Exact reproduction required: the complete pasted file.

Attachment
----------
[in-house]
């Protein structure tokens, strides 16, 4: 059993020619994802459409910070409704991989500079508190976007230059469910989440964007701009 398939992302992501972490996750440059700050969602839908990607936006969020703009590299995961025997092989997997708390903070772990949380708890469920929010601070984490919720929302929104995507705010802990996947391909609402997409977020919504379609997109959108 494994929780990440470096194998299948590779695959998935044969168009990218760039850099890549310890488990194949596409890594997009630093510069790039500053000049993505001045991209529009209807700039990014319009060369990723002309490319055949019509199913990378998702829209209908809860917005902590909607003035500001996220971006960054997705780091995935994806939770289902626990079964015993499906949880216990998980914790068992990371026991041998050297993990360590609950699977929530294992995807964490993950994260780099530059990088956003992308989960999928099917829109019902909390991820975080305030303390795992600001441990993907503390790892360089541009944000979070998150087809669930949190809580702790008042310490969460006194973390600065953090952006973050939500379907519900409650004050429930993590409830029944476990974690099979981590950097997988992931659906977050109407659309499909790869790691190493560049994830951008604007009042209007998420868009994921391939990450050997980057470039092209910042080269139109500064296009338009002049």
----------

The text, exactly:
[in-house]
């Protein structure tokens, strides 16, 4: 059993020619994802459409910070409704991989500079508190976007230059469910989440964007701009 398939992302992501972490996750440059700050969602839908990607936006969020703009590299995961025997092989997997708390903070772990949380708890469920929010601070984490919720929302929104995507705010802990996947391909609402997409977020919504379609997109959108 494994929780990440470096194998299948590779695959998935044969168009990218760039850099890549310890488990194949596409890594997009630093510069790039500053000049993505001045991209529009209807700039990014319009060369990723002309490319055949019509199913990378998702829209209908809860917005902590909607003035500001996220971006960054997705780091995935994806939770289902626990079964015993499906949880216990998980914790068992990371026991041998050297993990360590609950699977929530294992995807964490993950994260780099530059990088956003992308989960999928099917829109019902909390991820975080305030303390795992600001441990993907503390790892360089541009944000979070998150087809669930949190809580702790008042310490969460006194973390600065953090952006973050939500379907519900409650004050429930993590409830029944476990974690099979981590950097997988992931659906977050109407659309499909790869790691190493560049994830951008604007009042209007998420868009994921391939990450050997980057470039092209910042080269139109500064296009338009002049």